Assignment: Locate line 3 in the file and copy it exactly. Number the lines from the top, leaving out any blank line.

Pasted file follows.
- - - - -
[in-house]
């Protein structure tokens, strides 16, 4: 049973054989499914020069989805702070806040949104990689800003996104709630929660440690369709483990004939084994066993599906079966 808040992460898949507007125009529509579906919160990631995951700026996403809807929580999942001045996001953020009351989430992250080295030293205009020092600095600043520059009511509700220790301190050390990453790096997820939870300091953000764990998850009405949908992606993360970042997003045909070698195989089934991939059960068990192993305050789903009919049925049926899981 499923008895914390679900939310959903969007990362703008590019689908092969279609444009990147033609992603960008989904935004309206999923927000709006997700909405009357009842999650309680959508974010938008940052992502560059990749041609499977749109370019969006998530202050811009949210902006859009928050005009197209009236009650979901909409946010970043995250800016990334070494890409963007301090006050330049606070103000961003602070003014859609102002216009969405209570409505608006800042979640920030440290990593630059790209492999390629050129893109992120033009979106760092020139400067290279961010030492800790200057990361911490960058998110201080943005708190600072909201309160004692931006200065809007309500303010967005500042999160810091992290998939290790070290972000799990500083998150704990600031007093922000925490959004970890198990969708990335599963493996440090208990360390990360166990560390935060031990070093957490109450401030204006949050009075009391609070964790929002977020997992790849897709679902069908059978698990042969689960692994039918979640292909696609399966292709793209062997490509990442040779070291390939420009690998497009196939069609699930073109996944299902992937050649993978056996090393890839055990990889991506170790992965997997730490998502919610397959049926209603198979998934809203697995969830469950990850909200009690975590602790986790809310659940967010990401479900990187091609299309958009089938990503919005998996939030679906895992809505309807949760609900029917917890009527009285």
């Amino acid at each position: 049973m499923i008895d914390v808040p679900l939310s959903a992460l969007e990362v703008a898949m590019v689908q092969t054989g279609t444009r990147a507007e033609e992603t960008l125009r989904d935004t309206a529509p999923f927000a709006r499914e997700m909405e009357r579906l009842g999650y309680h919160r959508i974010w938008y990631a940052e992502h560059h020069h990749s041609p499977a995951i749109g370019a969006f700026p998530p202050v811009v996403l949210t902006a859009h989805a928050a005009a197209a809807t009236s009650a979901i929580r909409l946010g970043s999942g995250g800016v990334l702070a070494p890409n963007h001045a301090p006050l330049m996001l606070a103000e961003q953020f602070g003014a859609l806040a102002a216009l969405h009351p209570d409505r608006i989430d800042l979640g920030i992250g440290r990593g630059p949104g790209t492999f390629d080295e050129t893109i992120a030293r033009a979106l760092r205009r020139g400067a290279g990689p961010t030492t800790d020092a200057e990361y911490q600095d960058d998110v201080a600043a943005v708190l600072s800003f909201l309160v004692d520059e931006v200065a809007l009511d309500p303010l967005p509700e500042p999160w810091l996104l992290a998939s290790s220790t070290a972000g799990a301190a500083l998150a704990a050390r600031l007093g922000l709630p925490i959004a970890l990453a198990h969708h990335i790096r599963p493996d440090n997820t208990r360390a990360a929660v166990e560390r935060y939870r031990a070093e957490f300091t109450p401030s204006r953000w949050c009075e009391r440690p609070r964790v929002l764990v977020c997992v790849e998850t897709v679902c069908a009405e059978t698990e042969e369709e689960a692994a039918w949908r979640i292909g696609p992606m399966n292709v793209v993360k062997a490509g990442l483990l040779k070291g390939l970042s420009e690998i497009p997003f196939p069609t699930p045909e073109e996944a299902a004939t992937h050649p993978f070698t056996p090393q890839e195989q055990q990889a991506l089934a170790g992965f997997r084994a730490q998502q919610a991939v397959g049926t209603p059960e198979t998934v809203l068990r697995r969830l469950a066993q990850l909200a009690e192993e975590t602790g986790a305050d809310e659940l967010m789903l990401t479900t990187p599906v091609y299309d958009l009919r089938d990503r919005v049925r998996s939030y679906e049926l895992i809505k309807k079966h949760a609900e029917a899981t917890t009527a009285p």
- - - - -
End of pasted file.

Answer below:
């Amino acid at each position: 049973m499923i008895d914390v808040p679900l939310s959903a992460l969007e990362v703008a898949m590019v689908q092969t054989g279609t444009r990147a507007e033609e992603t960008l125009r989904d935004t309206a529509p999923f927000a709006r499914e997700m909405e009357r579906l009842g999650y309680h919160r959508i974010w938008y990631a940052e992502h560059h020069h990749s041609p499977a995951i749109g370019a969006f700026p998530p202050v811009v996403l949210t902006a859009h989805a928050a005009a197209a809807t009236s009650a979901i929580r909409l946010g970043s999942g995250g800016v990334l702070a070494p890409n963007h001045a301090p006050l330049m996001l606070a103000e961003q953020f602070g003014a859609l806040a102002a216009l969405h009351p209570d409505r608006i989430d800042l979640g920030i992250g440290r990593g630059p949104g790209t492999f390629d080295e050129t893109i992120a030293r033009a979106l760092r205009r020139g400067a290279g990689p961010t030492t800790d020092a200057e990361y911490q600095d960058d998110v201080a600043a943005v708190l600072s800003f909201l309160v004692d520059e931006v200065a809007l009511d309500p303010l967005p509700e500042p999160w810091l996104l992290a998939s290790s220790t070290a972000g799990a301190a500083l998150a704990a050390r600031l007093g922000l709630p925490i959004a970890l990453a198990h969708h990335i790096r599963p493996d440090n997820t208990r360390a990360a929660v166990e560390r935060y939870r031990a070093e957490f300091t109450p401030s204006r953000w949050c009075e009391r440690p609070r964790v929002l764990v977020c997992v790849e998850t897709v679902c069908a009405e059978t698990e042969e369709e689960a692994a039918w949908r979640i292909g696609p992606m399966n292709v793209v993360k062997a490509g990442l483990l040779k070291g390939l970042s420009e690998i497009p997003f196939p069609t699930p045909e073109e996944a299902a004939t992937h050649p993978f070698t056996p090393q890839e195989q055990q990889a991506l089934a170790g992965f997997r084994a730490q998502q919610a991939v397959g049926t209603p059960e198979t998934v809203l068990r697995r969830l469950a066993q990850l909200a009690e192993e975590t602790g986790a305050d809310e659940l967010m789903l990401t479900t990187p599906v091609y299309d958009l009919r089938d990503r919005v049925r998996s939030y679906e049926l895992i809505k309807k079966h949760a609900e029917a899981t917890t009527a009285p």